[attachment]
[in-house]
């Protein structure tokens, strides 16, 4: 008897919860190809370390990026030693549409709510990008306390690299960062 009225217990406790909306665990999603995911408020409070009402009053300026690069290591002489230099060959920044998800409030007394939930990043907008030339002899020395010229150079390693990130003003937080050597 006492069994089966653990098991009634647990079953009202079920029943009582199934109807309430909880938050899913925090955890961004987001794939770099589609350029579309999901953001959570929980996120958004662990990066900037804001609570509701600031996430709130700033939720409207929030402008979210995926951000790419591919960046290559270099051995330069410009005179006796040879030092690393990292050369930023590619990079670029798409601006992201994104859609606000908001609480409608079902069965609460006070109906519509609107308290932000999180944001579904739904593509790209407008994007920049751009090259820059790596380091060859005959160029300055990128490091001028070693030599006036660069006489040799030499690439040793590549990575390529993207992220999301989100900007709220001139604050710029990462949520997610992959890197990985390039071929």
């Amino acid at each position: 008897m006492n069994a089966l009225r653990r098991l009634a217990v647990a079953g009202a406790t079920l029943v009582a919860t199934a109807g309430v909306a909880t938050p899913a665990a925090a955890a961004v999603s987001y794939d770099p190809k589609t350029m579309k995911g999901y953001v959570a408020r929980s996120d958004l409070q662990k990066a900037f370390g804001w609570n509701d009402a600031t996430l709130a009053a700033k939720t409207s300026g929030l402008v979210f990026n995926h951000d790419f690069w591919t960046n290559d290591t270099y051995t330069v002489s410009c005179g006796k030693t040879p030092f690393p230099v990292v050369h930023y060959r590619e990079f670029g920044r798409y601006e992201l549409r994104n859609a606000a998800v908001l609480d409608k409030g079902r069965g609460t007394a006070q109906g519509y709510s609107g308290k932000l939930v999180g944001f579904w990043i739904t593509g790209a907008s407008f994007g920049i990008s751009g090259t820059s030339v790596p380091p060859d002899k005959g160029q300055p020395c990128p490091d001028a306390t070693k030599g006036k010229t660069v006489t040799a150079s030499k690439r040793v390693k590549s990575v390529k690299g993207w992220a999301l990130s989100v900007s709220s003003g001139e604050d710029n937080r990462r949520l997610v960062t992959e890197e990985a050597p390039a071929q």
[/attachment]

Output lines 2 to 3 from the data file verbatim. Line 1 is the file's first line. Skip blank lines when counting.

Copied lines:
């Protein structure tokens, strides 16, 4: 008897919860190809370390990026030693549409709510990008306390690299960062 009225217990406790909306665990999603995911408020409070009402009053300026690069290591002489230099060959920044998800409030007394939930990043907008030339002899020395010229150079390693990130003003937080050597 006492069994089966653990098991009634647990079953009202079920029943009582199934109807309430909880938050899913925090955890961004987001794939770099589609350029579309999901953001959570929980996120958004662990990066900037804001609570509701600031996430709130700033939720409207929030402008979210995926951000790419591919960046290559270099051995330069410009005179006796040879030092690393990292050369930023590619990079670029798409601006992201994104859609606000908001609480409608079902069965609460006070109906519509609107308290932000999180944001579904739904593509790209407008994007920049751009090259820059790596380091060859005959160029300055990128490091001028070693030599006036660069006489040799030499690439040793590549990575390529993207992220999301989100900007709220001139604050710029990462949520997610992959890197990985390039071929």
């Amino acid at each position: 008897m006492n069994a089966l009225r653990r098991l009634a217990v647990a079953g009202a406790t079920l029943v009582a919860t199934a109807g309430v909306a909880t938050p899913a665990a925090a955890a961004v999603s987001y794939d770099p190809k589609t350029m579309k995911g999901y953001v959570a408020r929980s996120d958004l409070q662990k990066a900037f370390g804001w609570n509701d009402a600031t996430l709130a009053a700033k939720t409207s300026g929030l402008v979210f990026n995926h951000d790419f690069w591919t960046n290559d290591t270099y051995t330069v002489s410009c005179g006796k030693t040879p030092f690393p230099v990292v050369h930023y060959r590619e990079f670029g920044r798409y601006e992201l549409r994104n859609a606000a998800v908001l609480d409608k409030g079902r069965g609460t007394a006070q109906g519509y709510s609107g308290k932000l939930v999180g944001f579904w990043i739904t593509g790209a907008s407008f994007g920049i990008s751009g090259t820059s030339v790596p380091p060859d002899k005959g160029q300055p020395c990128p490091d001028a306390t070693k030599g006036k010229t660069v006489t040799a150079s030499k690439r040793v390693k590549s990575v390529k690299g993207w992220a999301l990130s989100v900007s709220s003003g001139e604050d710029n937080r990462r949520l997610v960062t992959e890197e990985a050597p390039a071929q």